Mr. & Mrs. was invariably a miserable bore, always just wasting space a better strip might occupy. It seemed to be quite apropriate that it was the lead strip to the NY Herald-Tribune's boring comic section of their boring syndicate. Of course, I mean the late twenties to late forties era. In the 1950s, they really tried to turn things around, yet hung on to M&M, so the only reason possible was that it had to have a sizable fan base who wanted to see it no matter how bad it got.
Maybe marital strife fascinates some folks. Other people's, even make believe ones, social agony is quite interesting to the busybodies of the world, that's why there's soap operas. Unhappy couples seems to be niche comedy genré, look at The Bickersons or the Honeymooners.
Recalling Li'l Abner's "Jack Jawbreaker" story, reprinted near the end of this article about a Capp exhibit:

The article says it's Capp railing against the treatment of Superman's creators, but it's focused tightly on newspaper comics so inspiration was probably closer to home. The evil syndicator rips off strip creators at every turn, finally by selling it to newspapers cheap -- if they buy an expensive feature by his own mother.

Is it possible Mr. & Mrs. served a similar function, a property owned outright by the syndicate (or an executive) that had to be bought to get more popular titles? Did every paper that bought it print it?
There's at least one collection of Mr. and Mrs. out there, from the Briggs era: Whitman published it in 1922. I own a copy, and you can see the cover if you do a simple google search.
To DBEnson -- intriguing observation, but the NYHT didn't really have anything to use as a cudgel -- King Features they were most definitely not. Sad to think, but Mr & Mrs might well have been one of their most popular features. Guessing The Timid Soul Sundays/Webster dailies might have been their #1 seller in the 30s-40s, but Mr & Mrs was right up there.

To EOCostello -- yes, and of all the platinum books out there, the Mr. & Mrs. is the one most often seen in really nice clean condition (mine was practically mint). Almost as if no one bothered to crack 'em open more than once.

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Wednesday, March 15, 2023


Ink-Slinger Profiles by Alex Jay: Harley Griffiths

Harley Morris Griffiths was born on June 25, 1908, in Brooklyn, New York, according to his transcribed birth certificate at and World War II draft card. His parents were Harley Bradley Griffiths and Mary Marquerite Mulcahy who lived on Carlton Avenue in Brooklyn. 

In the 1910 United States Census, Griffiths, his parents and three-month-old brother, Edgar, were Buffalo, New York residents at 166 Fourteenth Street. His father was a piano salesman. 

The 1915 New York state census recorded Griffiths, his parents and three siblings, Edgar, Gloria and Muriel, in Brooklyn at 137 Sixth Avenue. 

The Brooklyn Daily Eagle, October 3, 1917, published a death notice for Griffith’s father. 
Griffiths—On October 3, 1917, Harley Bradley Griffiths, beloved husband of May Mulcahy Griffiths. Funeral from his late residence 28 St. Mark’s place, at the convenience of the family. Interment Cypress Hills Cemetery.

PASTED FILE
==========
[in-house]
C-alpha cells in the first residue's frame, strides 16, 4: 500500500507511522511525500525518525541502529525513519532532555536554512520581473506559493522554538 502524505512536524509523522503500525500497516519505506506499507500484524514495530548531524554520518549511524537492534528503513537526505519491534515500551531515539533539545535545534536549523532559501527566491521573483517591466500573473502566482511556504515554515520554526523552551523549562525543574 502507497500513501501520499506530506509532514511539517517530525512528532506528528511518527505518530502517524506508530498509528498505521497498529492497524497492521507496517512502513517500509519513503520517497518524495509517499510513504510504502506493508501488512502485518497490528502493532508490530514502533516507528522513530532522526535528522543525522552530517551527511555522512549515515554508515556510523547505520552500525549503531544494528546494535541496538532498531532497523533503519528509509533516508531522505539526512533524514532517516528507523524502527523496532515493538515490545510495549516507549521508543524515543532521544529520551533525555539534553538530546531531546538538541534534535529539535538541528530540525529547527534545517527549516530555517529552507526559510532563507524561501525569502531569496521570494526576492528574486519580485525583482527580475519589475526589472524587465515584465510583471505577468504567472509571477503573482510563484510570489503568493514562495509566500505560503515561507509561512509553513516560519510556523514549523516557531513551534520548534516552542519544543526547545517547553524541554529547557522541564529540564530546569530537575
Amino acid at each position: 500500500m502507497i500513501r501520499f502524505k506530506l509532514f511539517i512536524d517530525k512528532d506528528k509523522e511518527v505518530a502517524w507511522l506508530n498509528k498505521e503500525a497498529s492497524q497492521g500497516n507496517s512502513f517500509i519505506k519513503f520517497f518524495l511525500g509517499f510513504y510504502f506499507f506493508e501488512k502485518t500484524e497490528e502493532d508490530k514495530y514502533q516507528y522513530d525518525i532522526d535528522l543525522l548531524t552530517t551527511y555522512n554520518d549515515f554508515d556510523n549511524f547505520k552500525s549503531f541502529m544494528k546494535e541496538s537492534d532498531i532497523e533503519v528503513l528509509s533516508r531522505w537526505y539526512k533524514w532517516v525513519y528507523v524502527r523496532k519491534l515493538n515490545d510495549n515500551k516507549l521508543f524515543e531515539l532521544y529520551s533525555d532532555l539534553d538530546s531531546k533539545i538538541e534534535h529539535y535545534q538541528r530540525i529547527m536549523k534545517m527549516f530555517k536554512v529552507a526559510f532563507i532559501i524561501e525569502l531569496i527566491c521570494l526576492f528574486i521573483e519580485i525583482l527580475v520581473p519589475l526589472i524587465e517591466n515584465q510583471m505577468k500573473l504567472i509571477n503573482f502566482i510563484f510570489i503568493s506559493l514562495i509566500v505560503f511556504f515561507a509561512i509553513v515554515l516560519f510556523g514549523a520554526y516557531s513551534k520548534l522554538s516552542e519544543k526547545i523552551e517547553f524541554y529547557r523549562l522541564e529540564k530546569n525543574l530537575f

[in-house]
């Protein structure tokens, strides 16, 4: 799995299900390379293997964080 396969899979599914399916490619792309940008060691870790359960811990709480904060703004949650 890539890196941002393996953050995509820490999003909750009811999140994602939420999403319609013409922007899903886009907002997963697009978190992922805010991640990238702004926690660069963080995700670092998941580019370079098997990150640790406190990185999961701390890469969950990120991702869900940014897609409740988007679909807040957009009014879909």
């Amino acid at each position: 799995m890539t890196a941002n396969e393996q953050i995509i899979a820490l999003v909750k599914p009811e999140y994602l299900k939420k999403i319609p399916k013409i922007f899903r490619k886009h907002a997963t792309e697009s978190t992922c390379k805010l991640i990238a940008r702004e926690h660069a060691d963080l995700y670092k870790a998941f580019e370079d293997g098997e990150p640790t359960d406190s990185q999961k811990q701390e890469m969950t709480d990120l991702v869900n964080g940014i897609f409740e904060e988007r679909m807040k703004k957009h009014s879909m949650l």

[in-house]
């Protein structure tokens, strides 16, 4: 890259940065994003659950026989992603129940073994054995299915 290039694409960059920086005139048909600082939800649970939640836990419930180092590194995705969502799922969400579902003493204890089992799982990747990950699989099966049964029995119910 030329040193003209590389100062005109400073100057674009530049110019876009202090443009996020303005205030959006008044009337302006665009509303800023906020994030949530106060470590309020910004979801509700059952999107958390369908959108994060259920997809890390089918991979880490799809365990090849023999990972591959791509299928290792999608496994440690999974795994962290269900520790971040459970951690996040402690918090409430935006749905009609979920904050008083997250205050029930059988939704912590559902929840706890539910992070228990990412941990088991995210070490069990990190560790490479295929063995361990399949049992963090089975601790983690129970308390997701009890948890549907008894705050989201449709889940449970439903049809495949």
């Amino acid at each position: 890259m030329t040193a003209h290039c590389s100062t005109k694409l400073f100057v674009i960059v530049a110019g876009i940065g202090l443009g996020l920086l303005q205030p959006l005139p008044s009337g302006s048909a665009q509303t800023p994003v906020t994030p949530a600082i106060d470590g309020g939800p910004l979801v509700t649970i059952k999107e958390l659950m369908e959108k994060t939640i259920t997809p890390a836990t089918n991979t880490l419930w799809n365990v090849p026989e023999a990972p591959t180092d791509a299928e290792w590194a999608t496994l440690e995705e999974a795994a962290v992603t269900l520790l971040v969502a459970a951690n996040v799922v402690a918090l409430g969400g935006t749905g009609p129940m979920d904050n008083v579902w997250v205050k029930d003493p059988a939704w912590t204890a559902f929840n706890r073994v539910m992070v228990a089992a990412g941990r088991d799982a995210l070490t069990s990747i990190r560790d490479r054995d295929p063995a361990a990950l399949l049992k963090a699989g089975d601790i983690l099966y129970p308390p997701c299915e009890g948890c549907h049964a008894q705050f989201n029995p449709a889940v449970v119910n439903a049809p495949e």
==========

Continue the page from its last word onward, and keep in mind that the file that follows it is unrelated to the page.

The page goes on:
According to the 1920 census, Griffiths mother was head of the household that included her four children, brother, Thomas Mulcahy, and three sisters, Helen, Dorothy, Loretta. They lived in Brooklyn at 397 Flatbush Avenue.

In 1925 New York state census, the Griffiths family resided at 127 Sixth Avenue in Brooklyn. Griffiths’ mother was a telephone switchboard operator. 

The 1930 census said Griffiths was a designer who worked in manufacturing. He lived with his mother and two sisters in Brooklyn at 209 Underhill.

A death notice for Edgar Griffiths appeared in the Brooklyn Eagle, February 5, 1935.
Griffiths—On Sunday, Feb. 3, 1935, at 349 St. John’s Place, Edgar Charles Griffiths, beloved son of Mary M. And the late Harley Bradley Griffiths and brother of Harley M., Gloria J. and Muriel J. Griffiths. Funeral Wednesday, 9:30 a.m.; solemn mass of requiem St. Teresa’s R. C. Church. Interment in St. John’s Cemetery.
On April 5, 1937, Griffiths enlisted in the New York National Guard. He was assigned to Company M, 107th Infantry. 

Griffiths contributed spot illustrations to the magazine, The Sign, including the issues dated August 1939, October 1939, and March 1943.

The 1940 census said the Griffiths made their home at 349 St. Johns Place in Brooklyn. Griffiths completed four years of high school was a designer of light fixtures. 

Griffiths signed his World War II draft card on October 16, 1940. His address was the same. He worked at the Lovis Smith Company. Griffiths was described as six feet, 165 pounds, with blue eyes and brown hair. 

The Brooklyn Eagle, June 27, 1943, reported Griffiths’ engagement. 
Miss Maher to Wed on July 10
Is Bride-Elect of Westerner
Mrs. Francis Langford Maher of 395 Clinton Ave. announces the engagement and approaching marriage of her daughter, Miss Elizabeth Maher, to Harley Griffiths of Coronado Beach, Cal.

Miss Maher, daughter of the late Francis L. Maher, is president of the Alumnae Association of the College of New Rochelle, She is also a graduate of St. Angela Hall and received her Masters Degree from Fordham University.